UC San Diego Printers, Copiers
|Larry Fox, director of Imprints, said recycled paper has gained widespread acceptance on the UC San Diego campus.
As part of a larger effort to make UC San Diego’s print operations even greener, the campus in May discontinued using non-recycled paper in its centrally operated 500 multifunctional copier-printer-scanner-fax machines operating at libraries, print centers and other campus locations.
“We are striving to have the most sustainable printing operation possible to meet the campus goal of zero waste by 2020,” said Larry Fox, director of Imprints, UC San Diego’s digital document and printing service. “Now, we not only recycle as much of our paper waste as possible, but we also are using only recycled paper in all of our printing services when that’s possible.”
All the campus Imprints machines are now stocked with paper made of at least 30 percent post-consumer recycled waste. Imprints is planning to switch to 50 or higher percent post-consumer waste paper by 2015, and Imprints offers paperless ordering of up to 100 percent post-consumer waste paper for specific print projects through its Print Resource Centers and PrintConnection, the campus digital printing and print-on-demand solutions web portal.
In addition to switching to recycled paper, the Imprints service and UC San Diego departments are reducing paper consumption in a variety of ways, such as:
- Rather than printing extra copies of newsletters or reports, academic and nonacademic departments are using Imprints’ Print Resource Center’s print-on-demand service, which can sharply reduce wasteful overprinting.
- In many cases, academic and nonacademic departments have replaced printed versions of monthly, quarterly or annual newsletters with electronic versions.
- Imprints now receives 85-90 percent of orders electronically, and its goal is 100 percent paperless ordering.
- Imprints’ 500 multifunctional printing machines are easily set to print on both sides of each sheet of recycled paper.
- Even the teaching of undergraduate courses involves less paper: about 40 percent of courses involve WebCT, an application that provides online instructional tools such as discussion boards, mail systems, live chat and digital content such as documents and web pages.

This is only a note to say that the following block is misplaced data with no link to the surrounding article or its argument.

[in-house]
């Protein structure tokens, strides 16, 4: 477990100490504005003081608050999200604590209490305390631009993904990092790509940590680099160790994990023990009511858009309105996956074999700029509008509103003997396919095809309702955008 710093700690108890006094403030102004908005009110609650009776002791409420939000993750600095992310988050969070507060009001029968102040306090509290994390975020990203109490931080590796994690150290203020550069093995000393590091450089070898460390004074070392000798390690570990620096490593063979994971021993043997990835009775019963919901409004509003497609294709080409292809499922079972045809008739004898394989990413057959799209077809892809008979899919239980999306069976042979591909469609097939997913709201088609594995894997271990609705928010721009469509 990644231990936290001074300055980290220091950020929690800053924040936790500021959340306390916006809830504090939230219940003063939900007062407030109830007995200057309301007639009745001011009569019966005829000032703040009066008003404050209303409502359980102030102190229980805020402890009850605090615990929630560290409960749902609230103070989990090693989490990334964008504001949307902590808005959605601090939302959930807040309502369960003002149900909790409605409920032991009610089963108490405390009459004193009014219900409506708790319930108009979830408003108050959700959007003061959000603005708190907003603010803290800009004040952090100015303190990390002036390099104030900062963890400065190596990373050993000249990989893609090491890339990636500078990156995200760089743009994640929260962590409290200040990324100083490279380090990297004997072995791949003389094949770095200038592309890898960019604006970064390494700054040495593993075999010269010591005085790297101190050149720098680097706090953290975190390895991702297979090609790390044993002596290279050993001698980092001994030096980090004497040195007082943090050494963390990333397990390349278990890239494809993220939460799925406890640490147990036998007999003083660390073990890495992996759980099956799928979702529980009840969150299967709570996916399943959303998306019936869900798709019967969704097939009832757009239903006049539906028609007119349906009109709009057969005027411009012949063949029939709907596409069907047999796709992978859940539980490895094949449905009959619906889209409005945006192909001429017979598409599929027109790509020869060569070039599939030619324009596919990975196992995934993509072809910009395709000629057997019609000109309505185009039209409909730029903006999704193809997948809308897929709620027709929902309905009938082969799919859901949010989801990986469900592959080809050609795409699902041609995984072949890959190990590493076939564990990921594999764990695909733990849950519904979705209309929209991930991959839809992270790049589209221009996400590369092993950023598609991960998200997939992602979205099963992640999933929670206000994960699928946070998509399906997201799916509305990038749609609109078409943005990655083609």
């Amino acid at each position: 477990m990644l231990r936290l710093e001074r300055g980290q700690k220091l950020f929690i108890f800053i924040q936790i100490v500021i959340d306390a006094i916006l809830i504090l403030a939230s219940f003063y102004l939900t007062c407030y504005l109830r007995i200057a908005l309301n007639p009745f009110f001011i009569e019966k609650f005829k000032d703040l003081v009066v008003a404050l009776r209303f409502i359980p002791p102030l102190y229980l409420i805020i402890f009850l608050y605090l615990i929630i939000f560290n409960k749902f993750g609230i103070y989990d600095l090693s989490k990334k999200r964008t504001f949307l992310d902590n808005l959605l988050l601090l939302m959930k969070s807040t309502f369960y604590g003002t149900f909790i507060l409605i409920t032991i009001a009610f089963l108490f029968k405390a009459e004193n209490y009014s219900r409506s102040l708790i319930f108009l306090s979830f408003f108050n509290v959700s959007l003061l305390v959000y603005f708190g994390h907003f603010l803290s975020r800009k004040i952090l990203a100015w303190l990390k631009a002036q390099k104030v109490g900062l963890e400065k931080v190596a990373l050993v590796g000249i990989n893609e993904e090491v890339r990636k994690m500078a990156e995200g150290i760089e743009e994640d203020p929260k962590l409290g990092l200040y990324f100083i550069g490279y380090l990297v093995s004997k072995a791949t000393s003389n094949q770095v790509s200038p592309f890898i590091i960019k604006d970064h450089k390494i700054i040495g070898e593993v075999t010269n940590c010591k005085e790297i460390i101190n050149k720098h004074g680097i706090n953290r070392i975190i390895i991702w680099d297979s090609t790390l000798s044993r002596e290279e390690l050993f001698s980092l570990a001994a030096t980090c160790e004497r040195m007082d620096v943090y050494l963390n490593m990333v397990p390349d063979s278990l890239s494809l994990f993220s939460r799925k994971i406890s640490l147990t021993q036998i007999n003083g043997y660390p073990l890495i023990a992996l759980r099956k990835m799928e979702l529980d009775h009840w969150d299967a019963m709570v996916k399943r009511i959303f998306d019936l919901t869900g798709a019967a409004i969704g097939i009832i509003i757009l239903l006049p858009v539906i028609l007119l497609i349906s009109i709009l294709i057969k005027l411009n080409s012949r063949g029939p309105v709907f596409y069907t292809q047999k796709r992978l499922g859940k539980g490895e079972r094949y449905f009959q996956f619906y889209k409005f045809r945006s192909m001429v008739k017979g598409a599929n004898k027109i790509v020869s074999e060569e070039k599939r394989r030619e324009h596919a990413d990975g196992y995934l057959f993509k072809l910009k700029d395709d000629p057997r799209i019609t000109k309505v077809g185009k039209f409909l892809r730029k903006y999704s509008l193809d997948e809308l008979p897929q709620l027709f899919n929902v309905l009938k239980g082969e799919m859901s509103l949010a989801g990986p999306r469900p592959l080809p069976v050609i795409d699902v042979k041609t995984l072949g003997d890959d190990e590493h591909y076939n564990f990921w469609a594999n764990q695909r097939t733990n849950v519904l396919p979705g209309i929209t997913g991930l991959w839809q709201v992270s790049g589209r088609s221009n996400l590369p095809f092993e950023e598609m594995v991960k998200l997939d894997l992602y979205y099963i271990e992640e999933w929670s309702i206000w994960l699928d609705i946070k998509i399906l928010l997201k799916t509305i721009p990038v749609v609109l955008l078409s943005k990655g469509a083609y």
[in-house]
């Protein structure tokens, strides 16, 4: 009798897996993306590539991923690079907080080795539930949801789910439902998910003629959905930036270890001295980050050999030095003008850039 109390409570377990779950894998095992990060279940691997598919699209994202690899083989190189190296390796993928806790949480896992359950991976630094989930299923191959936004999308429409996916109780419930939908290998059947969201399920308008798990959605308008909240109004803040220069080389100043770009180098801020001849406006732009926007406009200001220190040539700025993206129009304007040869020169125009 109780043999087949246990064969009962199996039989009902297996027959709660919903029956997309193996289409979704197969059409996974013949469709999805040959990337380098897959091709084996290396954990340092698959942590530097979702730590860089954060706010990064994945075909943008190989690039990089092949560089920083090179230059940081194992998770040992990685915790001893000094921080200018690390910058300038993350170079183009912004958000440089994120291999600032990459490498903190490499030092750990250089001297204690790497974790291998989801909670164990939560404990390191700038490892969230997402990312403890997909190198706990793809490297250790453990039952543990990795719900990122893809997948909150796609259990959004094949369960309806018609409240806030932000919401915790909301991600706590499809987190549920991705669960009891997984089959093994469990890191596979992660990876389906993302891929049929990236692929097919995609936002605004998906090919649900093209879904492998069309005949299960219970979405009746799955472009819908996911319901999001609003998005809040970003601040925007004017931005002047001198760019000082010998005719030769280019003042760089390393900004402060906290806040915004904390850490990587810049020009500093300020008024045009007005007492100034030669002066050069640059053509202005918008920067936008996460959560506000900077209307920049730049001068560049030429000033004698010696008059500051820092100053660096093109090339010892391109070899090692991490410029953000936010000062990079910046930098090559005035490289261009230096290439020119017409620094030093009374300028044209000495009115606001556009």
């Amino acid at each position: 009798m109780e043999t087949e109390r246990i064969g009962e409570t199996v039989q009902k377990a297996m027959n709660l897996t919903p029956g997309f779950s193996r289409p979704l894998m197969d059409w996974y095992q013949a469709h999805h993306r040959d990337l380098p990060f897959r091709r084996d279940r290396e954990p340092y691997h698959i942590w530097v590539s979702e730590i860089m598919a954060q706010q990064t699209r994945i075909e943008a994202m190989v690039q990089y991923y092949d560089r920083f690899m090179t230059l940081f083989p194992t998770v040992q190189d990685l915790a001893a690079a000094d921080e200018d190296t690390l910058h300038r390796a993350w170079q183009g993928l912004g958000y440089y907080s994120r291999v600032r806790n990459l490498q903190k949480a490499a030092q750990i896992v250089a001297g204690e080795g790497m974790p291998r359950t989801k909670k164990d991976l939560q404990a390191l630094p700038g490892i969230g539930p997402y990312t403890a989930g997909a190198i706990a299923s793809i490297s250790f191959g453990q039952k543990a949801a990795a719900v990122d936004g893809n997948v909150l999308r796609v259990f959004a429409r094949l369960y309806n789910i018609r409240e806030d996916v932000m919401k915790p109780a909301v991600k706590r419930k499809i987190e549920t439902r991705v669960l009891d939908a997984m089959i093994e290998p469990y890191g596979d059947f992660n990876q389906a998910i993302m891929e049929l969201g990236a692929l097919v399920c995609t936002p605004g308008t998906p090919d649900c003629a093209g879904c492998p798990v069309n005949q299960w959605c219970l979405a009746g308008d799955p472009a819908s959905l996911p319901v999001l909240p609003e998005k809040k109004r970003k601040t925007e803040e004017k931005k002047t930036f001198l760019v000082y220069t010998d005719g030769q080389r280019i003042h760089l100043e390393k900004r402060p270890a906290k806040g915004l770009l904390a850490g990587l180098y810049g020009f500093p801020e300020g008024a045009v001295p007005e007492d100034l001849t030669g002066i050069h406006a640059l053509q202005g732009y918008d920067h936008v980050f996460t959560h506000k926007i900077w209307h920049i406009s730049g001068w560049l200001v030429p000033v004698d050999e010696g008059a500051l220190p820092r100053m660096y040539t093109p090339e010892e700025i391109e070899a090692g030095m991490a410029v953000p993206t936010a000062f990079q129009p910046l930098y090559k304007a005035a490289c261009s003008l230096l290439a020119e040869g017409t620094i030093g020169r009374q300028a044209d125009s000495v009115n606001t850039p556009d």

“Imprints paper volume used in campus copiers and printing currently stands at about 40 million sheets of standard-sized paper a year, but our total paper usage has been dropping 8 to 10 percent per year,” Fox said. “Not only are students, faculty and staff consciously reducing their paper use, but their use of email and Web-based forms also is helping to reduce demand for paper letters and documents. Campus departments, which are cutting their budgets, also are reducing their use of paper to save money.”
|Pablo Rubio, and administrative assistant with UC San Diego’s Imprints service, loads recycled paper into a multifunctional printer at the Student Services Center.|
Imprints long ago retired printing machines that had used petroleum-based dyes and cleaning solvents. The new, more energy-efficient machines use organic dry inks and toners for color and black and white printing respectively. Alcohols, chlorinated solvents, acids or flammable materials are not used or generated. With the changes, the once familiar odors of petroleum- based inks and solvents at large printing operations have vanished.
“Our Imprints service is emphasizing a ‘sustainability matters’ theme, continually finding new ways to reduce waste, encourage recycling and use environmentally friendly business practices,” said Fox. “When we travel across campus to make deliveries, we are using hybrid and electric vehicles as much as possible.”
UC San Diego’s Imprints service uses paper certified by the Forest Stewardship Council (FSC), Programme for the Endorsement of Forest Certification (PEFC), and other organizations.
Imprints purchases bulk quantities of recycled paper from Boise, Inc., which uses certified environmentally friendly, energy-efficient processes to mix recycled paper pulp with pulp from sustainably grown, fresh-cut trees. In a further improvement, Boise uses hydrogen peroxide, which harmlessly decomposes to water and oxygen, to whiten its paper instead of a chlorine-based bleaching process.
Fox said some UC San Diego staff and faculty members were initially concerned that recycled paper would be too expensive and not as bright as non-recycled paper; however, the price of the two are about the same and the brightness of Boise’s Aspen 30 recycled paper is almost identical to non-recycled paper.
“We first introduced 30 percent recycled paper several years ago,” Fox said. “Now that it’s been widely accepted it’s the right time to use it exclusively.”
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